|Scientific Name:||Hippocampus erectus Perry, 1810|
Hippocampus fascicularis Kaup, 1856
Hippocampus laevicaudatus Kaup, 1856
Hippocampus marginalis Kaup, 1856
Hippocampus brunneus Bean, 1906
Hippocampus hudsonius DeKay, 1842
Hippocampus kincaidi Townsend and Barbour, 1906
Hippocampus punctulatus Guichenot, 1853
Hippocampus stylifer Jordan and Gilbert, 1882
Hippocampus tetragonus (Mitchill, 1814)
Hippocampus villosus Günther, 1880
Syngnathus tetragonus Mitchill, 1814
Syngnathus caballus Larrañaga, 1923
|Taxonomic Source(s):||Lourie, S.A., Pollom, R.A. and Foster, S.J. 2016. A global revision of the seahorses Hippocampus Rafinesque 1810 (Actinopterygii: Syngnathiformes): Taxonomy and biogeography with recommendations for future research. Zootaxa 4146(1): 1-66.|
|Red List Category & Criteria:||Vulnerable A2cd ver 3.1|
Hippocampus erectus is a coastal seahorse species that inhabits a wide variety of habitats from Nova Scotia, Canada, to Brazil, including the Gulf of Mexico and Caribbean Sea. The species is threatened by being caught as bycatch in trawl fisheries and/or by being targeted for use in the aquarium trade, and by ongoing habitat degradation and loss. It is traded for traditional medicines, curios, and aquarium use. It is suspected through fisher interviews in the late 1990s and early 2000s that the species had undergone a decline of at least 30% over the previous 10 years. It is suspected that these threats are likely contributing to further declines, and thus that the previous estimate is still applicable. No further studies on population size or trends or on threats to the species have been undertaken since the previous assessment. Therefore this species is listed as Vulnerable under criterion A2cd.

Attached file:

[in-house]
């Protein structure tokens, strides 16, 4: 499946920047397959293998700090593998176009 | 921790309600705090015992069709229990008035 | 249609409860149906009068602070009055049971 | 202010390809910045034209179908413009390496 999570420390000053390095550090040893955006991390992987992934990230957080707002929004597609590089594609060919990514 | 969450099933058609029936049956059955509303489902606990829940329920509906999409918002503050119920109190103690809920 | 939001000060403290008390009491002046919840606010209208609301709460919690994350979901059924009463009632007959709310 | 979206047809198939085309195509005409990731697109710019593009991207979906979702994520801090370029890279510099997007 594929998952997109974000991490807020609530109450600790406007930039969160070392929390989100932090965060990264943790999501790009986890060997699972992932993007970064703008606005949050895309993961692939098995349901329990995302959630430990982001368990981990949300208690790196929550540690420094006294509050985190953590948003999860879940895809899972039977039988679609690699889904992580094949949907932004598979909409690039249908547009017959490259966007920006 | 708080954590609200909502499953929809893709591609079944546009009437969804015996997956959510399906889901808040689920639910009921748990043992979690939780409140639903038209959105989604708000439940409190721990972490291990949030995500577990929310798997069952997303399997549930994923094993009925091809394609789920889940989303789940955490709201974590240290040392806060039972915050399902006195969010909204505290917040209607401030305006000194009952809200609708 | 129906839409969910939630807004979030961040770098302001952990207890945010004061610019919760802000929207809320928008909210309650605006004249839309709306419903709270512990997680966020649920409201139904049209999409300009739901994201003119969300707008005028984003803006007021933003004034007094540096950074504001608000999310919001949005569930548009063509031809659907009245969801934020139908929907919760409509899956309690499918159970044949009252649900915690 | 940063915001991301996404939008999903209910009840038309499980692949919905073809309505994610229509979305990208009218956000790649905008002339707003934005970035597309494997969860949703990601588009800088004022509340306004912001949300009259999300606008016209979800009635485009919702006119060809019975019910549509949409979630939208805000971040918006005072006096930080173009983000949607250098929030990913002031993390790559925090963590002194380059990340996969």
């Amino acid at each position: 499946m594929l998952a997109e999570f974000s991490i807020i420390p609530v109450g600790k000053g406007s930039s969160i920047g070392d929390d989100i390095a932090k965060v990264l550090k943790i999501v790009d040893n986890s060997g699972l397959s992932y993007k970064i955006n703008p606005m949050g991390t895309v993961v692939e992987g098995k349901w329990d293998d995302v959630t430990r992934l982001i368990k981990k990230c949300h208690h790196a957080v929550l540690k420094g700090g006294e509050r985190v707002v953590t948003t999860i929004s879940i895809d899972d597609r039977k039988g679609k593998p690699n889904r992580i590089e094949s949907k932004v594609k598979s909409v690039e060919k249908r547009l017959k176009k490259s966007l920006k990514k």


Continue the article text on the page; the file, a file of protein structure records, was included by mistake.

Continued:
|Previously published Red List assessments:|
|Range Description:||Hippocampus erectus is distributed in the western Atlantic from the southern tip of Nova Scotia, Canada, south along the east coast of the United States, Bermuda, the Bahamas, and throughout the Gulf of Mexico and Caribbean Sea to Bahia, Brazil (Silveira et al. 2014, Boehm et al. 2015). It has also been collected from Banco Acores (Azores Archipelago) in the eastern Atlantic, although it's not clear whether there is an established population there (Woodall et al. 2009). Its depth range is 0-100 m (Freret-Meurer and Andreata 2011).|
Native:Bahamas; Belize; Bermuda; Brazil; Costa Rica; Cuba; Guatemala; Haiti; Honduras; Mexico (Veracruz, Yucatán); Nicaragua; Panama; Saint Kitts and Nevis; Suriname; United States (Connecticut, Delaware, Florida, Georgia, Louisiana, Maryland, New Jersey, New York, North Carolina, Rhode Island, South Carolina, Virginia); Venezuela, Bolivarian Republic of
Present - origin uncertain:Canada (Nova Scotia)
|FAO Marine Fishing Areas:|
Present - origin uncertain:
Atlantic – western central; Atlantic – southwest; Atlantic – northwest
|Range Map:||Click here to open the map viewer and explore range.|
|Population:||To date there have been no dedicated in situ surveys or population estimates for Hippocampus erectus. |